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How Trump and Media Allies Target the Mentally Vulnerable

We can expect that conspiracy theories will be weaponized this election (again).

Although it may have played a decisive role in the last presidential election, only recently has mainstream news picked up on the scope of the problem that is the rampant belief in conspiracy theories involving politicians with nefarious plots.

This problem is complicated by the fact that there are undoubtedly politicians and powerful people who are conspiring right now to carry out schemes that are illegal or at least unethical. Ironically, some of the politicians with the truly nefarious plots are the ones who support and encourage the spread of these heinous stories, which are precisely and intentionally designed to target mentally vulnerable people. That is a conspiracy in itself.

While the conspiracy theory crowd—who predominantly support Donald Trump and allies like Alex Jones and the shadowy Q—may appear to just be an odd quirk of modern society, research suggests that many of them have schizotypal personality traits. Schizotypy refers to a thinking style that puts one at risk for developing schizophrenia-spectrum disorders and involves cognitive and socio-emotional deficits along with severe behavioral problems. For these people, the terrifying conspiracies fuel their delusions, and it is likely that such ideas have pushed many individuals with sub-threshold levels of mental illness over the edge into full-blown clinical territory.

The link between schizotypy and belief in conspiracy theories is well-established, but a recent study published in the journal Psychiatry Research has demonstrated that it is still very prevalent in the population. The researchers found that those who were more likely to believe in outlandish conspiracy theories, such as the idea that the U.S. government created the AIDs epidemic, consistently scored high on measures of “odd beliefs and magical thinking.” One feature of magical thinking is a tendency to make connections between things that are actually unrelated in reality.

While it is estimated that over one percent of the United States population has clinical schizophrenia, many times that have schizotypy or similar psychological profiles that involve difficulty distinguishing between delusion and reality. To further complicate things, there is a thriving subculture that has emerged on the Internet in recent years composed of people calling themselves “Targeted Individuals,” who believe they are the targets of a complex harassment campaign by people who want to ruin their lives and drive them insane.

It is such a large and active community that they’ve been featured in articles and videos by publications including Wired, The New York Times, and Vice. These people, and other similar online subcultures, often believe that they are also the victims of mind control and mental attacks from secret government technologies. The truth is, almost all of these technologies cannot work in reality given the scientific knowledge we have today. In pop culture, they are commonly depicted as people who wear tinfoil hats to block attacks from “directed energy weapons,” and some actually do. While this might sound amusing on the surface to some, we must not forget that these people are struggling with nightmarish delusions and intense paranoia, and need our compassion and care. They certainly do not need to be strategically manipulated with propaganda that further deteriorates their mental health.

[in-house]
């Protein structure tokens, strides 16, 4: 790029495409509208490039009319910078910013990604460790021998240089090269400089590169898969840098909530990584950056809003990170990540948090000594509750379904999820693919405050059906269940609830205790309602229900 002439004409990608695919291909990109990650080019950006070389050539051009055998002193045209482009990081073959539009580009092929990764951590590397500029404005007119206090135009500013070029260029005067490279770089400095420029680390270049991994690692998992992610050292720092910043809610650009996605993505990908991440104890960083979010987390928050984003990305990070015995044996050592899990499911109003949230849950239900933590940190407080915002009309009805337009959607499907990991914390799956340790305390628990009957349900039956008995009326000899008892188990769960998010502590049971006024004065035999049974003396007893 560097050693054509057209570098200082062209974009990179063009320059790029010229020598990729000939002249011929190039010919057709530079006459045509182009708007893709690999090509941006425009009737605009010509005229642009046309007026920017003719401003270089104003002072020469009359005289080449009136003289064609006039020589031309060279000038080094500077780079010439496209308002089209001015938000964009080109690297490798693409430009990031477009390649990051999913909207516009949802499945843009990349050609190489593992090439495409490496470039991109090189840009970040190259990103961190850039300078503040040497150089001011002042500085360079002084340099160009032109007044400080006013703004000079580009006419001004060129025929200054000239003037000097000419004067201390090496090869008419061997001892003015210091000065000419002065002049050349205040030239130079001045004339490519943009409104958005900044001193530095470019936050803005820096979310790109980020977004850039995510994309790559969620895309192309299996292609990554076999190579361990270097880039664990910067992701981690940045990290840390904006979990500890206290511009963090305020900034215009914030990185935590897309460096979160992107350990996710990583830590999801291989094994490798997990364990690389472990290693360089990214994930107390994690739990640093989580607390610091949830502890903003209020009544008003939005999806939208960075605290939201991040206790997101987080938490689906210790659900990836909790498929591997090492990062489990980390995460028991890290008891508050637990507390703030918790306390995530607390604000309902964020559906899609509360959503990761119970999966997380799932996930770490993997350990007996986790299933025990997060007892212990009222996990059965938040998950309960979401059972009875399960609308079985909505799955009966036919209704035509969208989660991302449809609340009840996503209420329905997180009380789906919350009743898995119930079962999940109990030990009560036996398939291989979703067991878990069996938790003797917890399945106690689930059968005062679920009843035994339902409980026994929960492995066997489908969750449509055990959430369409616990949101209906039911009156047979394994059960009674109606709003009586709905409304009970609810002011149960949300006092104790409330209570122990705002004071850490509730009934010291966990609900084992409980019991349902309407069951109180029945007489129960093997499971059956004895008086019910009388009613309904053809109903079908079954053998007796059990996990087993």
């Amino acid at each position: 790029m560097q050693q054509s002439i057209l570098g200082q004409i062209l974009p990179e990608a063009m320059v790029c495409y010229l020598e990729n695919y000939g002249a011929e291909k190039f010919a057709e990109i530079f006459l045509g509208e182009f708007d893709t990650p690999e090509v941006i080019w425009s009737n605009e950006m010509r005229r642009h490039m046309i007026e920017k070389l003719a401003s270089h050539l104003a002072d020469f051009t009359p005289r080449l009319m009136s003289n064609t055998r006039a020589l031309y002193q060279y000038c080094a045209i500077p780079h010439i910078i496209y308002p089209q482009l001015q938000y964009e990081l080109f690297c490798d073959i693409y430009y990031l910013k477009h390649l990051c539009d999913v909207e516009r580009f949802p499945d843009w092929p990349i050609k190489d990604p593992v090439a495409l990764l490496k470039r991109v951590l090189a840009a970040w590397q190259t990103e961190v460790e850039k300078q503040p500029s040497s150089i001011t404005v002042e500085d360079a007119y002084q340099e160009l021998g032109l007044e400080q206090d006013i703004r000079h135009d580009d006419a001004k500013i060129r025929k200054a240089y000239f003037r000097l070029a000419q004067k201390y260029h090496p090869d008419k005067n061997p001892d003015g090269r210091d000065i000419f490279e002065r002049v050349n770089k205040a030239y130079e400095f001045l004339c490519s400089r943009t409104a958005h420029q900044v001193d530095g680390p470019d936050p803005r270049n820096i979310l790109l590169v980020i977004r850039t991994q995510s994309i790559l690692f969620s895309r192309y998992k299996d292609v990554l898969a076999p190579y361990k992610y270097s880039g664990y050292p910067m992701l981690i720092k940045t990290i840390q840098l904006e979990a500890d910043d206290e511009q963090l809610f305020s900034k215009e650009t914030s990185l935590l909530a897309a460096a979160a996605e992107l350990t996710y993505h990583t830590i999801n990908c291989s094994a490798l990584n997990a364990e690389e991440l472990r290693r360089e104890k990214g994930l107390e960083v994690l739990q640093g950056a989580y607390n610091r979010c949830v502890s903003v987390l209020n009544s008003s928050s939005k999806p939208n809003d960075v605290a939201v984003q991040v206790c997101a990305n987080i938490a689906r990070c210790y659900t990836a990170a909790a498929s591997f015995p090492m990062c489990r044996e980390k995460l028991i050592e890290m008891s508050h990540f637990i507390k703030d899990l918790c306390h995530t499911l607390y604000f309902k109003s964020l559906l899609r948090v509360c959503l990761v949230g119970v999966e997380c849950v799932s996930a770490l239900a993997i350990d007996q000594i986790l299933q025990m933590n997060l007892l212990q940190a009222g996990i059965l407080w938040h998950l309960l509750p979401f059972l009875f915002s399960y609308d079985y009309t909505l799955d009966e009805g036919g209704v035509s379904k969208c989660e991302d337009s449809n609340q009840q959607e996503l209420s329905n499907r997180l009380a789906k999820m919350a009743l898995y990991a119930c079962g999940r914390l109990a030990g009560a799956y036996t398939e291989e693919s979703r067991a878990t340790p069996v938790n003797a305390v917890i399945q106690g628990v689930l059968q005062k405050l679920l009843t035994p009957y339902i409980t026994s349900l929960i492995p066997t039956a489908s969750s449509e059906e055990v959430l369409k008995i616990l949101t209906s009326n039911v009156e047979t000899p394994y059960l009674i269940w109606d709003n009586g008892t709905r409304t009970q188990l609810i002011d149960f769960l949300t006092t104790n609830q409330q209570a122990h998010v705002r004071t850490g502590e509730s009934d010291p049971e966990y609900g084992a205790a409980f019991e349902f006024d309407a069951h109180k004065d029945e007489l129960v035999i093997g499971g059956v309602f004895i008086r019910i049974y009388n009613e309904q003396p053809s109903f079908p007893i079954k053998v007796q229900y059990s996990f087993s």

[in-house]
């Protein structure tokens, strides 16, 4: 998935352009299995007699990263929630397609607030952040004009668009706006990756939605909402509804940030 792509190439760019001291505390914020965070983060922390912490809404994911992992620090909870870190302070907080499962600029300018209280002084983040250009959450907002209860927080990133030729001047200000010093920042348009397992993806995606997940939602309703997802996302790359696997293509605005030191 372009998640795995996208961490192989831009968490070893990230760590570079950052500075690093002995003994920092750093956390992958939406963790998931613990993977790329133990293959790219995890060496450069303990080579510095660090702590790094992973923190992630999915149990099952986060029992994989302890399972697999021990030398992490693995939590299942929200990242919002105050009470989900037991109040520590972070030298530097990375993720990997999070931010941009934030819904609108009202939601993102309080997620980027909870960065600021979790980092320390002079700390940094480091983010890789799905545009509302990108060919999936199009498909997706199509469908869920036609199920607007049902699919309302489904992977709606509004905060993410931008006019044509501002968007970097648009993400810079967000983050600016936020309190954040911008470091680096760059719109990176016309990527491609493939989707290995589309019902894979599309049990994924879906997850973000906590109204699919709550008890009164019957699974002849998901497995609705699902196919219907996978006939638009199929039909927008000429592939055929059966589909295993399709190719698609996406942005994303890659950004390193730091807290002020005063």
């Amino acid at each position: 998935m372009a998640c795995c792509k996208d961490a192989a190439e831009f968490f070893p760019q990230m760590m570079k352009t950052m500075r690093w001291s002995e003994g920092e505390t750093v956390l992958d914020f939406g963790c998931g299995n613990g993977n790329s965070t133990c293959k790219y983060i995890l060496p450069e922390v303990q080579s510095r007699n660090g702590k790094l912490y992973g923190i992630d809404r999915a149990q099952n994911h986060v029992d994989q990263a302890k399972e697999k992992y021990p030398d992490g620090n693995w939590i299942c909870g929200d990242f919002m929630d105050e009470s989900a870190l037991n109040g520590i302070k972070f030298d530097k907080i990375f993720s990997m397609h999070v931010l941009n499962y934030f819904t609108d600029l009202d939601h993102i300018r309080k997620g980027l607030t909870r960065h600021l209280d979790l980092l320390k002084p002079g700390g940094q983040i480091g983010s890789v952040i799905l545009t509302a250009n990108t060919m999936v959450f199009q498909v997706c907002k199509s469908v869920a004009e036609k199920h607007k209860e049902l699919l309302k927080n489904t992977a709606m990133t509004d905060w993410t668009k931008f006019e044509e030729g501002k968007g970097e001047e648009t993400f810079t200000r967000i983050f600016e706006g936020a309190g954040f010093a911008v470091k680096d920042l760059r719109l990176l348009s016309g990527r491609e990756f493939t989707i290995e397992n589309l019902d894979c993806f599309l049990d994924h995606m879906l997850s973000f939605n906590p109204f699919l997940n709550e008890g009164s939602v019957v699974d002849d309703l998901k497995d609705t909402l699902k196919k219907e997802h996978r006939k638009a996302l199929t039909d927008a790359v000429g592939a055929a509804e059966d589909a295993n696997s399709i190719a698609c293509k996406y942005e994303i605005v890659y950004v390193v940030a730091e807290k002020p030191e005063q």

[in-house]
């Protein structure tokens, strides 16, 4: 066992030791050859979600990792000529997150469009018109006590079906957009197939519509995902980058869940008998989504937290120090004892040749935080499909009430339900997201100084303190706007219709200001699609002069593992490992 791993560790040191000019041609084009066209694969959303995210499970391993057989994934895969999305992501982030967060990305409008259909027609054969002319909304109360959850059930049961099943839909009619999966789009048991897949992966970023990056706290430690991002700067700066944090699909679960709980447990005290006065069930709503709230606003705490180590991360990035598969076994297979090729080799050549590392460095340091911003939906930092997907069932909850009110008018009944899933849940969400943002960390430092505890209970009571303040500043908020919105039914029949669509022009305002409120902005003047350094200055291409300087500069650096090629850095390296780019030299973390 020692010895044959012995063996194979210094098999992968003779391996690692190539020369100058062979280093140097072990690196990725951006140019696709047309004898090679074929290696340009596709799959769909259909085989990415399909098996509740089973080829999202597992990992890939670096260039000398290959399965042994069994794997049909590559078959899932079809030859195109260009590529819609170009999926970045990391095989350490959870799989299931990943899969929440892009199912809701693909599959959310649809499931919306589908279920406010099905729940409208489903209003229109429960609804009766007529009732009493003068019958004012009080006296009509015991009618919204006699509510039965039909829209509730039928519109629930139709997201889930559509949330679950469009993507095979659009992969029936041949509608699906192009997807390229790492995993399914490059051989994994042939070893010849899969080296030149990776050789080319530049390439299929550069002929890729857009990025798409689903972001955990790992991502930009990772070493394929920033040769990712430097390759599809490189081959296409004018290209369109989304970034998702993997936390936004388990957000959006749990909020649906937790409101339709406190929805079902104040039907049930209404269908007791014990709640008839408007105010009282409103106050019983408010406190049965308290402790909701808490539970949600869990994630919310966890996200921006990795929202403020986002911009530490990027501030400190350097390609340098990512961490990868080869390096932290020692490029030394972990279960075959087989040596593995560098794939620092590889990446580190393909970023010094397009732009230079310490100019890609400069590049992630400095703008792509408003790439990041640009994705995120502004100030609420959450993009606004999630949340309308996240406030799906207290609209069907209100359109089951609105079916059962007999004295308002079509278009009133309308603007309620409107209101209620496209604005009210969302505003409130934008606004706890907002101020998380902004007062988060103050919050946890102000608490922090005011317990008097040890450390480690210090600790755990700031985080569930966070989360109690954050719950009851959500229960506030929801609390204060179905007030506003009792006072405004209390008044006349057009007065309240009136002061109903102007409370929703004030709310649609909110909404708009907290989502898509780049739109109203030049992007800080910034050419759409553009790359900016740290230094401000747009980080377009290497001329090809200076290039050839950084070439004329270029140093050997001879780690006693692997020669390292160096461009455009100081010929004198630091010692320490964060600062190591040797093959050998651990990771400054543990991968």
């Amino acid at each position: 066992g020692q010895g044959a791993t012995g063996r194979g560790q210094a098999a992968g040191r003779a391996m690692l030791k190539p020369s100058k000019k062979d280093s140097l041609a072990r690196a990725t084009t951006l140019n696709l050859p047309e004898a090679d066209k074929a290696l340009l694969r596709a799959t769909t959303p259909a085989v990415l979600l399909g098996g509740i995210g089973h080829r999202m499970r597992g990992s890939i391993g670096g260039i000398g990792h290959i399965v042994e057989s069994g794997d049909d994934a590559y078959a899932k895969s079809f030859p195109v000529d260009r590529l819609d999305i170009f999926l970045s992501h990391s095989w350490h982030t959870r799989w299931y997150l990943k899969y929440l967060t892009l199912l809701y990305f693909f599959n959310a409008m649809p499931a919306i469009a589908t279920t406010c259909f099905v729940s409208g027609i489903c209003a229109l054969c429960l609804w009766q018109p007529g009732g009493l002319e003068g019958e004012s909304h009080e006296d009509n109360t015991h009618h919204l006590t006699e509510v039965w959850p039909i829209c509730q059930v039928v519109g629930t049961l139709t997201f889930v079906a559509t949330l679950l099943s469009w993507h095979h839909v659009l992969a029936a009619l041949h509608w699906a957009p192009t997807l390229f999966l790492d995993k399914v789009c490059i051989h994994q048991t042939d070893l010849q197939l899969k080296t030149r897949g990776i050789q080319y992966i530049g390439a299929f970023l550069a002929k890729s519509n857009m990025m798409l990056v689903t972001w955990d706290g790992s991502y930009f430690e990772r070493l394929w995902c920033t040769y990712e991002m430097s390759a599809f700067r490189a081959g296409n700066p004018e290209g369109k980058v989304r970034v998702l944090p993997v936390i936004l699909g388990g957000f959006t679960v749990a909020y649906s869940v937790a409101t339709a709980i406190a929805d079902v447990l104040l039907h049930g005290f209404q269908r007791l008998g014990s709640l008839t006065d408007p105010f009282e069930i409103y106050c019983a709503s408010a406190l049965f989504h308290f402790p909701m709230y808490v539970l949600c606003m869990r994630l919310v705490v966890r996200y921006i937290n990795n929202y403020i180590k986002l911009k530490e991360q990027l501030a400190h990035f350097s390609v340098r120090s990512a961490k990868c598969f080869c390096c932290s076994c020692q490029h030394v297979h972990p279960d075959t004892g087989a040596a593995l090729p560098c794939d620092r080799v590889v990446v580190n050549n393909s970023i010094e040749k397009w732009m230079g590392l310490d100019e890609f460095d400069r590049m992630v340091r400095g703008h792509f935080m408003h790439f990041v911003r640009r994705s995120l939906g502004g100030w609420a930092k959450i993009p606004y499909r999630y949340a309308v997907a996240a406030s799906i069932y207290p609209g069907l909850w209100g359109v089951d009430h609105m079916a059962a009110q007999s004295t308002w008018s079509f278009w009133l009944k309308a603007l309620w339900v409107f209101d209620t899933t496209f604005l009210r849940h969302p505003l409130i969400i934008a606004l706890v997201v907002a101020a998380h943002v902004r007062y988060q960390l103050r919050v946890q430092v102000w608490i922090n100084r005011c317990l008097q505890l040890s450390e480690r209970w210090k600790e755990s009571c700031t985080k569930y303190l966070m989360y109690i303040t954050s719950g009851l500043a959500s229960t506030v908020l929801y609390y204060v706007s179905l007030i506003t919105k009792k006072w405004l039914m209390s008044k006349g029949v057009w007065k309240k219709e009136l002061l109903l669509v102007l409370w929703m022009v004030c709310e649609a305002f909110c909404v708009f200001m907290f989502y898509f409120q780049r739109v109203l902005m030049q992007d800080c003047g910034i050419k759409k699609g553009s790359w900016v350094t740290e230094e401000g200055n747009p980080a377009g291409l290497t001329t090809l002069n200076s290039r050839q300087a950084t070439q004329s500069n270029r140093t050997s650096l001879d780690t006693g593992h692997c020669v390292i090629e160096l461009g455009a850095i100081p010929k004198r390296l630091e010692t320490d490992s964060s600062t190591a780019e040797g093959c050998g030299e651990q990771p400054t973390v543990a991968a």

This kind of targeting is exactly what Steve Bannon and the Trump campaign did when they used data from Cambridge Analytica, which the company had gotten from Facebook, to create psychographic profiles of vulnerable voters. And we this election Trump and his alt-Right media allies will be leveraging conspiracy theories, increasing the chances of violent incidences like the one we had with #PizzaGate.

But the effects of this psychological manipulation are not only limited to people who have delusional disorders or are prone to them. Certain they have uncovered powerful and shockingly devious conspiracies, these individuals become online evangelists for their cause, putting great effort into converting psychologically-normal others into conspiracy theorists. To them, it’s a battle between good and evil, and they believe Trump is the former and his political opponents the latter, who are all involved in insidious affairs like pedophilia rings and the “deep state.” These people have essentially become “radicalized,” and will spend much of their time spreading the gospel of Trump and Q to anyone in cyberspace who will pay attention.

One reason this is much more effective than one might guess is that the signs of their mental illness are largely hidden from view. Average Internet users do not see their off-kilter appearance or behavior—they only see their message, which is loud and confident. For those who lack sufficient education in subjects like politics and world affairs, the ideas of these individuals can often sound like informed, well-researched opinions.

Mental health is already a major problem in America without politicians and their media allies stirring up the paranoid delusions of those who are mentally at risk. This is not just playing politics, it is damaging psychological abuse that is harming people, and it shouldn’t be ignored any longer.

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